JACKSONVILLE, Fla. - As you’re getting ready to celebrate July 4th, doctors are getting ready for one of the busiest days of the year for emergency calls.
According to MedExpress Urgent Care, there’s a 14% increase in the number of patients on July 4th and they’re not all related to fireworks.
Fireworks casualty stats
Source: Consumer Product Safety Commission
There are a number of holiday health hazards doctors want you to know about to avoid a trip to the emergency room.
Food-borne illnesses, sunburns and grilling accidents are common around the fourth, said the staff at MedExpress.
Avoid stomach cramps by making sure to never leave perishable food items out in the sun for longer than two hours. Keeping your grill clean of any excess grease or dust can help prevent injuries from a grill fire.
The practitioners at Minute Clinic also report a significant increase in insect bites as more outdoor activities are planned around the holiday.
When it comes to fireworks, Doctor Tom Waters at Cleveland Clinic urges you to seek care right away any time an injury occurs.
“Generally with fireworks, if you do sustain an injury, there’s a good chance that the damage may be deeper than it appears, so the best thing is to get to the emergency department and let a health professional check you out,” said Dr. Waters.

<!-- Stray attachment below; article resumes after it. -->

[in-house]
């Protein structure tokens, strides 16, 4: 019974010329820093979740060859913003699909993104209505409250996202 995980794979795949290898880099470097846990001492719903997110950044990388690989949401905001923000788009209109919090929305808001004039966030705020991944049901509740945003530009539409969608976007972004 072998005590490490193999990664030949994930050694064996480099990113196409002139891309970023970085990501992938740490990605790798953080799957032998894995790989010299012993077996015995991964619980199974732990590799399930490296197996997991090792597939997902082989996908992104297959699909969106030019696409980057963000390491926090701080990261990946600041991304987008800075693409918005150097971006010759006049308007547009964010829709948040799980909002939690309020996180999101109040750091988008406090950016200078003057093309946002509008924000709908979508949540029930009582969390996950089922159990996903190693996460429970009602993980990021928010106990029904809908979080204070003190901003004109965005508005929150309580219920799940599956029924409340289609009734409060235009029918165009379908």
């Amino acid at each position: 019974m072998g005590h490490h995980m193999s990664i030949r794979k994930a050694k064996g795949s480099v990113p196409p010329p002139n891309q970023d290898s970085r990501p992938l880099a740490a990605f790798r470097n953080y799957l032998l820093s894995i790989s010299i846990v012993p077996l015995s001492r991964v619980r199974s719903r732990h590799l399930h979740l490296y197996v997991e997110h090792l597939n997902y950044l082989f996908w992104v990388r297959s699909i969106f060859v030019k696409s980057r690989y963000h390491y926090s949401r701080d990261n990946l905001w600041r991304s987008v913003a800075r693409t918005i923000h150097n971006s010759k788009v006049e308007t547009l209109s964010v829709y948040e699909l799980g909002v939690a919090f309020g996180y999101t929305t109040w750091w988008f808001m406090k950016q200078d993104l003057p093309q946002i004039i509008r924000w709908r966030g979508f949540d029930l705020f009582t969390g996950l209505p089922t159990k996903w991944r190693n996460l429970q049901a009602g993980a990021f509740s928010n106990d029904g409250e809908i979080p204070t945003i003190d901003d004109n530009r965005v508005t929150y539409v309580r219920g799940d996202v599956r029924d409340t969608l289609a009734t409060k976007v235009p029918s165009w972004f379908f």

The most common firework-related accidents include injuries to the hands, eyes and face and even the ear drum from loud explosions.
Before shooting off those fireworks, avoid drinking any alcohol which can impair your judgment, said Dr. Waters.
The Northeast Florida Safety Council offers the following guidelines for handling fireworks:
- Never allow young children to handle fireworks
- Older children should use them only under close adult supervision
- Anyone using fireworks or standing nearby should wear protective eyewear
- Never light them indoors
- Only use them away from people, houses and flammable material
- Only light one device at a time and maintain a safe distance after lighting
- Never ignite devices in a container
- Do not try to re-light or handle malfunctioning fireworks
- Soak unused fireworks in water for a few hours before discarding
- Keep a bucket of water nearby to fully extinguish fireworks that don't go off
Backyard fireworks displays are risky, because even if you’ve had years of practice, accidents can happen to anyone at any time.
Doctors stress the best way to stay safe is to just leave it to the pros and watch a public show like the Red, Hot and Boom 4th of July Celebration at the Landing.
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